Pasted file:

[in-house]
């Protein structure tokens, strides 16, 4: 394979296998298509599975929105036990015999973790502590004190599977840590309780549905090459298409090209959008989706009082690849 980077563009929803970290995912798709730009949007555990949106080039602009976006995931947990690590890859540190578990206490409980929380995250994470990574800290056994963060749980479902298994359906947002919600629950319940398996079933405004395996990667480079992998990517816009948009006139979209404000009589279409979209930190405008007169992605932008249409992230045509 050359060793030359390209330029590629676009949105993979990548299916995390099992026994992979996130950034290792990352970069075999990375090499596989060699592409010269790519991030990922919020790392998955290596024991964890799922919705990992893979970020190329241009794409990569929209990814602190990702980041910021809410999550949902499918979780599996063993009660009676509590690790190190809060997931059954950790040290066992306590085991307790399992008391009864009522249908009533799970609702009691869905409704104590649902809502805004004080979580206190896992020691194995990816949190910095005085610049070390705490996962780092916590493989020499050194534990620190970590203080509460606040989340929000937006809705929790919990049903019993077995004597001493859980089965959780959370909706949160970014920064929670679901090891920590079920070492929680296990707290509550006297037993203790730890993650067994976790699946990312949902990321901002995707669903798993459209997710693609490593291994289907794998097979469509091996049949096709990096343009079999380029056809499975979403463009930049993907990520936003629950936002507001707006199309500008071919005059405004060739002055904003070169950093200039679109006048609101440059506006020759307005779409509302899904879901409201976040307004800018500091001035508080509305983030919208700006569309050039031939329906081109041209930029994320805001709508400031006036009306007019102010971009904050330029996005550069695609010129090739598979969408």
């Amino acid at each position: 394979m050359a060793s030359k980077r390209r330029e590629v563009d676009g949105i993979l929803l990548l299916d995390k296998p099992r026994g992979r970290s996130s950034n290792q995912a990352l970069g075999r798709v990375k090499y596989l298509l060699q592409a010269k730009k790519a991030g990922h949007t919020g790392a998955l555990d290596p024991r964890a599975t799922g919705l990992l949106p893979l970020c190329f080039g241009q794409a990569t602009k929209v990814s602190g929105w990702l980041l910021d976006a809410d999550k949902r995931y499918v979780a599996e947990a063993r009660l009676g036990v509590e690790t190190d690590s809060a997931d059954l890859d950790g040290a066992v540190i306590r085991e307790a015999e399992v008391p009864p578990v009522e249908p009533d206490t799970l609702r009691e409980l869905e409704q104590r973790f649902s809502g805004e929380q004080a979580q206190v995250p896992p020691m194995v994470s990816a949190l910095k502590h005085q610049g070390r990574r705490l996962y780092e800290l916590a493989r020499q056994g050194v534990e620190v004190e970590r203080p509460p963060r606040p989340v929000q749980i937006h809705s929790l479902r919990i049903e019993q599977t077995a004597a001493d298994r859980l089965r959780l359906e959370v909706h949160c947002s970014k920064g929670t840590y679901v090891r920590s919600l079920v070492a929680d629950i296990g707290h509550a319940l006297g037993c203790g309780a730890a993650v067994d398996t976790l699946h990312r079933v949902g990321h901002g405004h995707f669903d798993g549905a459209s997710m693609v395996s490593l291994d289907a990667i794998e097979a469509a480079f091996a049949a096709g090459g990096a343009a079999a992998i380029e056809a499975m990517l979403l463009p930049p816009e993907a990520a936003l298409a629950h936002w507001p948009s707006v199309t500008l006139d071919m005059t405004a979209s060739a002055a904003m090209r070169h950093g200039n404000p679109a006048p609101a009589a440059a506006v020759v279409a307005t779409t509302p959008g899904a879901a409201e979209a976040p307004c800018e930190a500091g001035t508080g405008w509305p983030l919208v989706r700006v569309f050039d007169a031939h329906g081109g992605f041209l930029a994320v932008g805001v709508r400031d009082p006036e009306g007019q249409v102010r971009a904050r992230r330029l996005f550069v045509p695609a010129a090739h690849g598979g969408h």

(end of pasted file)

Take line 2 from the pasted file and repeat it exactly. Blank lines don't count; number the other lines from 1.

């Protein structure tokens, strides 16, 4: 394979296998298509599975929105036990015999973790502590004190599977840590309780549905090459298409090209959008989706009082690849 980077563009929803970290995912798709730009949007555990949106080039602009976006995931947990690590890859540190578990206490409980929380995250994470990574800290056994963060749980479902298994359906947002919600629950319940398996079933405004395996990667480079992998990517816009948009006139979209404000009589279409979209930190405008007169992605932008249409992230045509 050359060793030359390209330029590629676009949105993979990548299916995390099992026994992979996130950034290792990352970069075999990375090499596989060699592409010269790519991030990922919020790392998955290596024991964890799922919705990992893979970020190329241009794409990569929209990814602190990702980041910021809410999550949902499918979780599996063993009660009676509590690790190190809060997931059954950790040290066992306590085991307790399992008391009864009522249908009533799970609702009691869905409704104590649902809502805004004080979580206190896992020691194995990816949190910095005085610049070390705490996962780092916590493989020499050194534990620190970590203080509460606040989340929000937006809705929790919990049903019993077995004597001493859980089965959780959370909706949160970014920064929670679901090891920590079920070492929680296990707290509550006297037993203790730890993650067994976790699946990312949902990321901002995707669903798993459209997710693609490593291994289907794998097979469509091996049949096709990096343009079999380029056809499975979403463009930049993907990520936003629950936002507001707006199309500008071919005059405004060739002055904003070169950093200039679109006048609101440059506006020759307005779409509302899904879901409201976040307004800018500091001035508080509305983030919208700006569309050039031939329906081109041209930029994320805001709508400031006036009306007019102010971009904050330029996005550069695609010129090739598979969408």